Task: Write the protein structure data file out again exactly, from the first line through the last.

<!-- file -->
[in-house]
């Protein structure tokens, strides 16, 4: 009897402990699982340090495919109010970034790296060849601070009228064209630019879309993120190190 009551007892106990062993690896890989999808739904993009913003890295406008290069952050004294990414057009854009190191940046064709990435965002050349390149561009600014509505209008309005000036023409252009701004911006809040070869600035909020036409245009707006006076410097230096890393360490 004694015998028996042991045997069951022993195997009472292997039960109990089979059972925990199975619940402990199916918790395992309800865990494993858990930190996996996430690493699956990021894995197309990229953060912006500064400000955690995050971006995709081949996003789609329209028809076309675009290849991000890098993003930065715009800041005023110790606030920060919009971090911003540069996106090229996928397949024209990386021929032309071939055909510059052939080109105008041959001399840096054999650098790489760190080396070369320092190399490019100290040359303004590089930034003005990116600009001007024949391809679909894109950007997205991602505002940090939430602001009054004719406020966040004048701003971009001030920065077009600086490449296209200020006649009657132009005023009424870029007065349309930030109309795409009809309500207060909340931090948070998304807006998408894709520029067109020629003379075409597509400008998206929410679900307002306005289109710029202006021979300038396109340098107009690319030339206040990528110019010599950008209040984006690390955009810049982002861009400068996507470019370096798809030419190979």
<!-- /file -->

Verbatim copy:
[in-house]
């Protein structure tokens, strides 16, 4: 009897402990699982340090495919109010970034790296060849601070009228064209630019879309993120190190 009551007892106990062993690896890989999808739904993009913003890295406008290069952050004294990414057009854009190191940046064709990435965002050349390149561009600014509505209008309005000036023409252009701004911006809040070869600035909020036409245009707006006076410097230096890393360490 004694015998028996042991045997069951022993195997009472292997039960109990089979059972925990199975619940402990199916918790395992309800865990494993858990930190996996996430690493699956990021894995197309990229953060912006500064400000955690995050971006995709081949996003789609329209028809076309675009290849991000890098993003930065715009800041005023110790606030920060919009971090911003540069996106090229996928397949024209990386021929032309071939055909510059052939080109105008041959001399840096054999650098790489760190080396070369320092190399490019100290040359303004590089930034003005990116600009001007024949391809679909894109950007997205991602505002940090939430602001009054004719406020966040004048701003971009001030920065077009600086490449296209200020006649009657132009005023009424870029007065349309930030109309795409009809309500207060909340931090948070998304807006998408894709520029067109020629003379075409597509400008998206929410679900307002306005289109710029202006021979300038396109340098107009690319030339206040990528110019010599950008209040984006690390955009810049982002861009400068996507470019370096798809030419190979």